A common misconception about Arizona scorpions is that they die off in the winter. This is not entirely true though. Arizona scorpions actually dislike winters so much that they opt to hide in their homes until March or April. This is called hibernation and is also pretty standard for a wide variety of both insect and animal life.
They start hibernating as soon as fall begins, which is why most scorpions can’t be found on land during this time. What also helps them is the fact that they are built to endure a wide variety of temperatures. Although most scorpions are lone creatures, bark scorpions tend to form clusters when they hibernate or nest. They can even form groups of 30 or more scorpions huddled together. Once the clusters are formed, the scorpions stay safe until the weather begins to warm. Another option for scorpions during the winter is to make their way into a warmer environment. This warmer area could easily be your well heated home. They are very small and can even squeeze into a space as small as 1/16 of an inch. These creatures can be found hiding somewhere in your stores, tiny openings or maybe even your shoes, so be careful!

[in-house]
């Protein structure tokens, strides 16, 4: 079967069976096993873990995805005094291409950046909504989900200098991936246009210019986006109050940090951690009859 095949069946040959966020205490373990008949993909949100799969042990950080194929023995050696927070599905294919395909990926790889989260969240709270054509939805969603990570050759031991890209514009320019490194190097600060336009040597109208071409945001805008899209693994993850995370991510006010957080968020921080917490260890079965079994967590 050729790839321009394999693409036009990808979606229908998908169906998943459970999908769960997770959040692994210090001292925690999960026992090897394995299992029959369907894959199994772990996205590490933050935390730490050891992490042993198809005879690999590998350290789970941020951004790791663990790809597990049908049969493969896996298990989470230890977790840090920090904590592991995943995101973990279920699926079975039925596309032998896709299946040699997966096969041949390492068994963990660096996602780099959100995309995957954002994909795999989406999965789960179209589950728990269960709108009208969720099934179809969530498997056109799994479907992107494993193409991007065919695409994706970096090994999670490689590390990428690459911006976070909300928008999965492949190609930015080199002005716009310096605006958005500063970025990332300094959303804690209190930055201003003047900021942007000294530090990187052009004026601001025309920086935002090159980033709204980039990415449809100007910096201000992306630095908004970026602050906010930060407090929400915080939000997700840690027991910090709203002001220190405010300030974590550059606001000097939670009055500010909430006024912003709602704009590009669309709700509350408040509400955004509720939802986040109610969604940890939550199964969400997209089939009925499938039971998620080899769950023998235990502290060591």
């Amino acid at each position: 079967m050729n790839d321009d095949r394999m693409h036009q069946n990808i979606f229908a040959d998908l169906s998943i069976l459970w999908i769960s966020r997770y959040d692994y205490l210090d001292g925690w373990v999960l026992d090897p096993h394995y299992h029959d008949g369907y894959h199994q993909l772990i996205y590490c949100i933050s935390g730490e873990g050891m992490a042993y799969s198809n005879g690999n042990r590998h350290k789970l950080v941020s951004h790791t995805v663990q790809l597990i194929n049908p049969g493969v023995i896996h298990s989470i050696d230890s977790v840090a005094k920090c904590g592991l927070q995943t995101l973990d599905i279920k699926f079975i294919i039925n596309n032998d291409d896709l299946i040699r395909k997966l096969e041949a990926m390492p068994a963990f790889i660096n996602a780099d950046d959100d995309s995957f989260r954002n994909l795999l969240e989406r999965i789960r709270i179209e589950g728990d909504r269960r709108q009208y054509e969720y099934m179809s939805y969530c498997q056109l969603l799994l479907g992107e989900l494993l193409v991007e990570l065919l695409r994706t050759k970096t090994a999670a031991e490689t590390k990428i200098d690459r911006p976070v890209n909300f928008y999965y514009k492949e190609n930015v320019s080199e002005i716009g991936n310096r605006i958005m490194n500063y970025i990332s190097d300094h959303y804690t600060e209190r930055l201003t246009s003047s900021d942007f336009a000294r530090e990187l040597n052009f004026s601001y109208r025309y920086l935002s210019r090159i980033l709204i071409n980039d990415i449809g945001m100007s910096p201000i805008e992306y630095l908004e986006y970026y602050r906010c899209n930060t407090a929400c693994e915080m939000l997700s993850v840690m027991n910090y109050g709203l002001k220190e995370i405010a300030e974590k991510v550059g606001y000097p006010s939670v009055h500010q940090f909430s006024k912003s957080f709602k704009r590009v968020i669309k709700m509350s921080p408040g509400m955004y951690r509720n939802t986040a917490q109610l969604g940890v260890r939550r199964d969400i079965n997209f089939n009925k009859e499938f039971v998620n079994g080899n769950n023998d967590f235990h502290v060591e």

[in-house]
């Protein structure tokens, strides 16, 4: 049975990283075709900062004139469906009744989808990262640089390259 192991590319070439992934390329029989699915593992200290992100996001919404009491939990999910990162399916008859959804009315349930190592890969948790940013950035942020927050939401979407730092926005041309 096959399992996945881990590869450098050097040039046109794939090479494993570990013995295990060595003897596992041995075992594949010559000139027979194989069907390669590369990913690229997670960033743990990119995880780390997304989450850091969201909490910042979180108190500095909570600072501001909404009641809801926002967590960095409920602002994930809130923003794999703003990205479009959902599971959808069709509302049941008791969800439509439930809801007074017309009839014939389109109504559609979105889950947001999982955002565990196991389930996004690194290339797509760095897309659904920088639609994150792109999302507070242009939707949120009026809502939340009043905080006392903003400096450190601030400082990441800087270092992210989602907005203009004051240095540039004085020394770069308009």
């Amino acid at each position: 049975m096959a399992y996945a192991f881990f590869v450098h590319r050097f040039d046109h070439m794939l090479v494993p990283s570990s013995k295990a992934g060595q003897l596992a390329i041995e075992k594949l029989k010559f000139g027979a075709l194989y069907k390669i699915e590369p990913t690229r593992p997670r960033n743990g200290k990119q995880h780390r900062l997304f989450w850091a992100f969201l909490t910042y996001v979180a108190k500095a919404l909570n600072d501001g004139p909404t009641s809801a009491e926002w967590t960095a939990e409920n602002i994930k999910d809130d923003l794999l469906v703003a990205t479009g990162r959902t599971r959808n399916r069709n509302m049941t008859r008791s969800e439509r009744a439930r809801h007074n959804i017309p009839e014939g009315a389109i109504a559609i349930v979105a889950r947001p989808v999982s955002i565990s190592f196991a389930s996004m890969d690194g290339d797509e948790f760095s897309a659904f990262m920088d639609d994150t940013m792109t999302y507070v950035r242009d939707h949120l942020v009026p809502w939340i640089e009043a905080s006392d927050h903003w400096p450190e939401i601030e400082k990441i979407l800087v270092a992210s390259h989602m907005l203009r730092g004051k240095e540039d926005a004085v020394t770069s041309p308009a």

One of the reasons why it could be a little tricky to spot scorpions in your house is because they are nocturnal beasts that sleep during the day and come out at night. They feed on roaches, crickets and other insects. The bark scorpions are the only kind of scorpions that can actually climb walls which gives them a lot of options to hide within your house.
Just because it’s winter time in Arizona doesn’t mean that scorpions are gone hibernating for good. Always check your home for these pesky little critters just in case they were seeking a warmer environment. Watchdog Pest Control specializes in scorpion eradication, removal, and exclusion. Give us a call for details.